James Fenimore Cooper: The Deerslayer

5. Chapter V. (continued)

Hutter made no immediate reply. He looked about him in silence for quite a minute, examining the sky, the lake, and the belt of forest which inclosed it, as it might be hermetically, like one consulting their signs. Nor did he find any alarming symptoms. The boundless woods were sleeping in the deep repose of nature, the heavens were placid, but still luminous with the light of the retreating sun, while the lake looked more lovely and calm than it had before done that day. It was a scene altogether soothing, and of a character to lull the passions into a species of holy calm. How far this effect was produced, however, on the party in the ark, must appear in the progress of our narrative.

"Judith," called out the father, when he had taken this close but short survey of the omens, "night is at hand; find our friends food; a long march gives a sharp appetite."

"We're not starving, Master Hutter," March observed, "for we filled up just as we reached the lake, and for one, I prefer the company of Jude even to her supper. This quiet evening is very agreeable to sit by her side."

"Natur' is natur'," objected Hutter, "and must be fed. Judith, see to the meal, and take your sister to help you. I've a little discourse to hold with you, friends," he continued, as soon as his daughters were out of hearing, "and wish the girls away. You see my situation, and I should like to hear your opinions concerning what is best to be done. Three times have I been burnt out already, but that was on the shore; and I've considered myself as pretty safe ever since I got the castle built, and the ark afloat. My other accidents, however, happened in peaceable times, being nothing more than such flurries as a man must meet with, in the woods; but this matter looks serious, and your ideas would greatly relieve my mind."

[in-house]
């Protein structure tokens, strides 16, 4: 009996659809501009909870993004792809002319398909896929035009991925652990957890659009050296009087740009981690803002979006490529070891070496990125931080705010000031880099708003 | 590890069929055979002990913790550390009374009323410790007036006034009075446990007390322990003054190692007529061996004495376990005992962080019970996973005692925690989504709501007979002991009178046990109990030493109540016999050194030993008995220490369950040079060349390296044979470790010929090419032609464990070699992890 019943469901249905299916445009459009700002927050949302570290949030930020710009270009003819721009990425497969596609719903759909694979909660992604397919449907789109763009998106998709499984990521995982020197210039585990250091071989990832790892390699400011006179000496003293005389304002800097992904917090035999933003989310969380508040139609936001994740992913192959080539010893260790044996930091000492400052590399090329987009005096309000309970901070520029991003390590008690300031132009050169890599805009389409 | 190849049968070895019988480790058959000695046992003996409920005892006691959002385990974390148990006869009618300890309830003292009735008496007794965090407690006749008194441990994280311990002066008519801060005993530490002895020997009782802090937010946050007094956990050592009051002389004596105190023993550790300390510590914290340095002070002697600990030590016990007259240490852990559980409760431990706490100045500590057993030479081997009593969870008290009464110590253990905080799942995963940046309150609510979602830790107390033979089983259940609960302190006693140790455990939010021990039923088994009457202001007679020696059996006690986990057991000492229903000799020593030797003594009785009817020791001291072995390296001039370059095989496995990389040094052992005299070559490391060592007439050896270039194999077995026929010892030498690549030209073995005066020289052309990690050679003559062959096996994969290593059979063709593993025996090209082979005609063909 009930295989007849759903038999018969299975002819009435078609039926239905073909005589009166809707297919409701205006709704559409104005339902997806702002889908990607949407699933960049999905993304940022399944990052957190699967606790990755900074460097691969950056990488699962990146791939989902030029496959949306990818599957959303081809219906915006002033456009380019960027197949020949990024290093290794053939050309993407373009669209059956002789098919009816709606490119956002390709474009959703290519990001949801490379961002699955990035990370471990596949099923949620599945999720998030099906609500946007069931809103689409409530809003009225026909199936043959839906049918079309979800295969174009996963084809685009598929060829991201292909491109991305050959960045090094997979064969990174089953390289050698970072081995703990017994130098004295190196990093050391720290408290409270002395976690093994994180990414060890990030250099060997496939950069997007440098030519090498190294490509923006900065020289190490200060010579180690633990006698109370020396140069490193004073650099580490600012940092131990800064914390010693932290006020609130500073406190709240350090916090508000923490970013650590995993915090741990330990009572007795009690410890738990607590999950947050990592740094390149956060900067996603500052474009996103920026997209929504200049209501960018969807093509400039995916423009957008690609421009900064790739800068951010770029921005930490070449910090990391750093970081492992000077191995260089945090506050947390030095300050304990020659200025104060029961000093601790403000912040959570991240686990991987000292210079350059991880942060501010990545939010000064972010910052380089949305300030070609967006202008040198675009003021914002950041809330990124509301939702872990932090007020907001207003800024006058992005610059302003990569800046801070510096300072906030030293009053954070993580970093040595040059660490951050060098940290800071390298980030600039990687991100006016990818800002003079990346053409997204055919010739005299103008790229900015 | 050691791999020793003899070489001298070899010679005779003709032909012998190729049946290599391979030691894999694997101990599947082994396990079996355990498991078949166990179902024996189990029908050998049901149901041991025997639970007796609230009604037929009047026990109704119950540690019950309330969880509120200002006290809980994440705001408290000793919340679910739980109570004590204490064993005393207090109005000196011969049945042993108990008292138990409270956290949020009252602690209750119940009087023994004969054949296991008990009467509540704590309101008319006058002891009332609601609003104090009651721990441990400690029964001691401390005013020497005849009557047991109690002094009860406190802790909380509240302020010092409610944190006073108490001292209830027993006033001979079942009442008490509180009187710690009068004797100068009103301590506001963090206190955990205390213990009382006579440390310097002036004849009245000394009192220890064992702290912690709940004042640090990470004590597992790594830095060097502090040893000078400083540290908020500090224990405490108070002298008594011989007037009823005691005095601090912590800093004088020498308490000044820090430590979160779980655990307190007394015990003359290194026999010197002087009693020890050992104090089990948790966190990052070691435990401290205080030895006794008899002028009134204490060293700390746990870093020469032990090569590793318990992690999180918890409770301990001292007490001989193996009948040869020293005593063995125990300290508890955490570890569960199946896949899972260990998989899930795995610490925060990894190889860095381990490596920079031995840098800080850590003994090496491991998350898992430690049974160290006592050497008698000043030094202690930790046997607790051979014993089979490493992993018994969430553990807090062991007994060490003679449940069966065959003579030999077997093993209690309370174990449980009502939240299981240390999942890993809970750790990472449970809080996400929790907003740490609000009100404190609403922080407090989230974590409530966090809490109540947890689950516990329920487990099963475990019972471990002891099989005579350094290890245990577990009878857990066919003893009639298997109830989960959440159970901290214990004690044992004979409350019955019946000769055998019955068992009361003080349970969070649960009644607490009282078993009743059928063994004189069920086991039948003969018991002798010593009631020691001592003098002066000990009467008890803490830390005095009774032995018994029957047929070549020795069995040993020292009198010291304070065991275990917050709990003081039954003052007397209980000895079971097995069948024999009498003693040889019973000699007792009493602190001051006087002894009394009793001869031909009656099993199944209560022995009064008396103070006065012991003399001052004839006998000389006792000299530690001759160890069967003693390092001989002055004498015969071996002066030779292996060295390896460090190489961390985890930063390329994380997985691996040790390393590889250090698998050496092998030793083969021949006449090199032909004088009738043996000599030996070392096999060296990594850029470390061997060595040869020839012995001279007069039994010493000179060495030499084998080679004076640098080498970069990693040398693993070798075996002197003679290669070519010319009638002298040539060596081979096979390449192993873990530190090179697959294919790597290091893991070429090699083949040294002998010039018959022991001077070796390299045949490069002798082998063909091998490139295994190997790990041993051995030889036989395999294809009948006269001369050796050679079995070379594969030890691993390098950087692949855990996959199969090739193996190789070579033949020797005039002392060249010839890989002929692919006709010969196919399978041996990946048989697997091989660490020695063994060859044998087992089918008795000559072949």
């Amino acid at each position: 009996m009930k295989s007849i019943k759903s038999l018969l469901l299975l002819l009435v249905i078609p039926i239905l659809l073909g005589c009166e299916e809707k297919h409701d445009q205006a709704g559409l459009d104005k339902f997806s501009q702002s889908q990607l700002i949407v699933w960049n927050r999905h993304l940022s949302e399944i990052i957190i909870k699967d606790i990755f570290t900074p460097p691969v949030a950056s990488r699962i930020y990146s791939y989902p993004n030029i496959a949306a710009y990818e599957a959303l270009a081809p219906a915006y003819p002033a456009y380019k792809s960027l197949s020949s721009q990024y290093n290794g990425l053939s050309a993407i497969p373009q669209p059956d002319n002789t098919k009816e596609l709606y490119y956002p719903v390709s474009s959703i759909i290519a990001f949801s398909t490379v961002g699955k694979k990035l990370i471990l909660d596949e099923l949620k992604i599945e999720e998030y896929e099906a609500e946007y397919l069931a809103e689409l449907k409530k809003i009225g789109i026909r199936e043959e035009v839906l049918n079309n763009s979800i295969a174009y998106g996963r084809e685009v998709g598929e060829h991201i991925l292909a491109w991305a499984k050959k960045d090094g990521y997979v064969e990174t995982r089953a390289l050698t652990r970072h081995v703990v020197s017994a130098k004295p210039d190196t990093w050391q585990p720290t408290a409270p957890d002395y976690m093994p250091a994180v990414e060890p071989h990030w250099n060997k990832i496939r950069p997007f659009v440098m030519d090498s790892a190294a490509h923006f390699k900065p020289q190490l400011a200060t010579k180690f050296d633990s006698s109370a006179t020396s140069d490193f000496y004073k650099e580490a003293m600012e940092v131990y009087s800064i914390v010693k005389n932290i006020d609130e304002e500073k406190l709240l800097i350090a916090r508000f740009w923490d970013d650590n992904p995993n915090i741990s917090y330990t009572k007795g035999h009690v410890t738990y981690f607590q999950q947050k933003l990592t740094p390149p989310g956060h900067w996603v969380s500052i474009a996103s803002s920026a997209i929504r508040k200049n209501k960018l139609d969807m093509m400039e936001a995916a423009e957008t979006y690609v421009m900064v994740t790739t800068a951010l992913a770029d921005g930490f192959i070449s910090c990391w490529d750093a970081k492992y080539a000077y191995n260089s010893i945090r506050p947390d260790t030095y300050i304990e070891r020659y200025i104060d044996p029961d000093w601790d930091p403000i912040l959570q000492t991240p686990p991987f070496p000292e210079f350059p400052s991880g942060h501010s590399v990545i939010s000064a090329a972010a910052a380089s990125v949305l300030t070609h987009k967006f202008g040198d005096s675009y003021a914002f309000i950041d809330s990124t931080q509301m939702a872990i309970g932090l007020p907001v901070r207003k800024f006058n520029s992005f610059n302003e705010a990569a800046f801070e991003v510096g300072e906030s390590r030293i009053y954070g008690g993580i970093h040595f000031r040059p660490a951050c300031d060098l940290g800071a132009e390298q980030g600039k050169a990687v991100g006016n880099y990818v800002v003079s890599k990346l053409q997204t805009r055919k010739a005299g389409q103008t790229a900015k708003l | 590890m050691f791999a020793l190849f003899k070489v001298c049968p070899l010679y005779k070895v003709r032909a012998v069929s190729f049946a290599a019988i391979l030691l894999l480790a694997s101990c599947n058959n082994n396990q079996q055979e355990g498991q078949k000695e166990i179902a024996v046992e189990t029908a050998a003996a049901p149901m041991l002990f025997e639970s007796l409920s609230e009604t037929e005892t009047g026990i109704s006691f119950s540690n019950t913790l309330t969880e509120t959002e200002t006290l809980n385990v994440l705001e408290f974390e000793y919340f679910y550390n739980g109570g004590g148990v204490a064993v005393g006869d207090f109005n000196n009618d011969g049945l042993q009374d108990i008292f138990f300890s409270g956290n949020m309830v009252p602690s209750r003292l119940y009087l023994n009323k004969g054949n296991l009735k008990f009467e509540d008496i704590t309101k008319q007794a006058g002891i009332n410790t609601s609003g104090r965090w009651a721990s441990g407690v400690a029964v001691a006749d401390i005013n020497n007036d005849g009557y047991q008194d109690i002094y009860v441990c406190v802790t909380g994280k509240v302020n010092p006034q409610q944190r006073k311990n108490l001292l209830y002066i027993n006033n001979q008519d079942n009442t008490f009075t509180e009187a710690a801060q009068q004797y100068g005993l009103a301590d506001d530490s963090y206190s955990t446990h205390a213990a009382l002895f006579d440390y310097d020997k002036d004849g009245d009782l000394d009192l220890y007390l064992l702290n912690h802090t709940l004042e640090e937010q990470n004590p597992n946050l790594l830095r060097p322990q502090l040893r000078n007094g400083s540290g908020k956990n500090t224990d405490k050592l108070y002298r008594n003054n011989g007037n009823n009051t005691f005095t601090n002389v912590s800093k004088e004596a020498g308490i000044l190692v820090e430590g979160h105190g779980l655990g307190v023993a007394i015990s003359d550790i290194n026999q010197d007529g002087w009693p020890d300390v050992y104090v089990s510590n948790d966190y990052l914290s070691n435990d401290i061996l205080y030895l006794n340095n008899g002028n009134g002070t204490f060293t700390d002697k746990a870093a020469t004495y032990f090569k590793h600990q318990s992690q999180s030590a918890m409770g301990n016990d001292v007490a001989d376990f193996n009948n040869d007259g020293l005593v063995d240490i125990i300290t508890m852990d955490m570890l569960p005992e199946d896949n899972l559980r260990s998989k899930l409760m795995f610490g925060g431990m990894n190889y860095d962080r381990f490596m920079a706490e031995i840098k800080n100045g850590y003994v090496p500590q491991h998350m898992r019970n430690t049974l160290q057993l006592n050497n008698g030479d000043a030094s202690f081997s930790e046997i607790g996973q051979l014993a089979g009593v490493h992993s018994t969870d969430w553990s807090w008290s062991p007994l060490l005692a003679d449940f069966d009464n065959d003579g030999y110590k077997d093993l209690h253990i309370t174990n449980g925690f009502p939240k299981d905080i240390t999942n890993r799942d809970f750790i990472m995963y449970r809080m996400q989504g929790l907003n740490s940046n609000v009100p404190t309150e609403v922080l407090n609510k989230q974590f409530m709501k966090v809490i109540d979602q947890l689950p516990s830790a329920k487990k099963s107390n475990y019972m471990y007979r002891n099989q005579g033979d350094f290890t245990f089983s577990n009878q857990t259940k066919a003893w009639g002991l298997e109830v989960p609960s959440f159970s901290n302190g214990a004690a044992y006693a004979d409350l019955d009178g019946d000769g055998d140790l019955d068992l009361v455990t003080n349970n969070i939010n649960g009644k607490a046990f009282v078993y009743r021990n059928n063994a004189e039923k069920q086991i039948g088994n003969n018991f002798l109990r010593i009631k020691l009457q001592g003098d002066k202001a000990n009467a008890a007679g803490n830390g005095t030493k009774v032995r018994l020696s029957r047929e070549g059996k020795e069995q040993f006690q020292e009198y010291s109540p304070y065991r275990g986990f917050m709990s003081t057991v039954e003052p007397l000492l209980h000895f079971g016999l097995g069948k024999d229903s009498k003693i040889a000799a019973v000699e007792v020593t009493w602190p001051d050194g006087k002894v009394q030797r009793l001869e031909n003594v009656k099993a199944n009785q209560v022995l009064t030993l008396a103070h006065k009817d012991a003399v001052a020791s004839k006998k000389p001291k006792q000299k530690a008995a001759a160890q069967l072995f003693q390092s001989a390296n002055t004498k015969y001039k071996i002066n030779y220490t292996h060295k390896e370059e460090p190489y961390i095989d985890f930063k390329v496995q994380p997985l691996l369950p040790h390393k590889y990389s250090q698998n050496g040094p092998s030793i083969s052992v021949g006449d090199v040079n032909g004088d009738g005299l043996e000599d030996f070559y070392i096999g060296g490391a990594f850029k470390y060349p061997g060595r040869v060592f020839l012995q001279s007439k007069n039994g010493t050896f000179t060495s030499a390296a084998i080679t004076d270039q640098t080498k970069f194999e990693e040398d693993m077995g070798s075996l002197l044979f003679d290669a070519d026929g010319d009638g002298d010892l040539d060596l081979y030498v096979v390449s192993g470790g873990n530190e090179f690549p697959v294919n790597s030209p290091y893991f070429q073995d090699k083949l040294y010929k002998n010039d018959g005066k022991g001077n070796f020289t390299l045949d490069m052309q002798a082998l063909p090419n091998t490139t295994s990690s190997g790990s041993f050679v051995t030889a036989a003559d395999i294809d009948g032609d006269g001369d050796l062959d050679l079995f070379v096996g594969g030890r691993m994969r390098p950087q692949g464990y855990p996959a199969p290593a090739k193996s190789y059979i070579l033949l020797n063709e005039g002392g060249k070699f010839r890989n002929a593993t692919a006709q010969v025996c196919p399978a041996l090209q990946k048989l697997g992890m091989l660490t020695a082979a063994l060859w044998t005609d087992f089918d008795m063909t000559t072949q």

"It's my notion, old Tom, that you, and your huts, and your traps, and your whole possessions, hereaway, are in desperate jippardy," returned the matter-of-fact Hurry, who saw no use in concealment. "Accordin' to my idees of valie, they're altogether not worth half as much today as they was yesterday, nor would I give more for 'em, taking the pay in skins."

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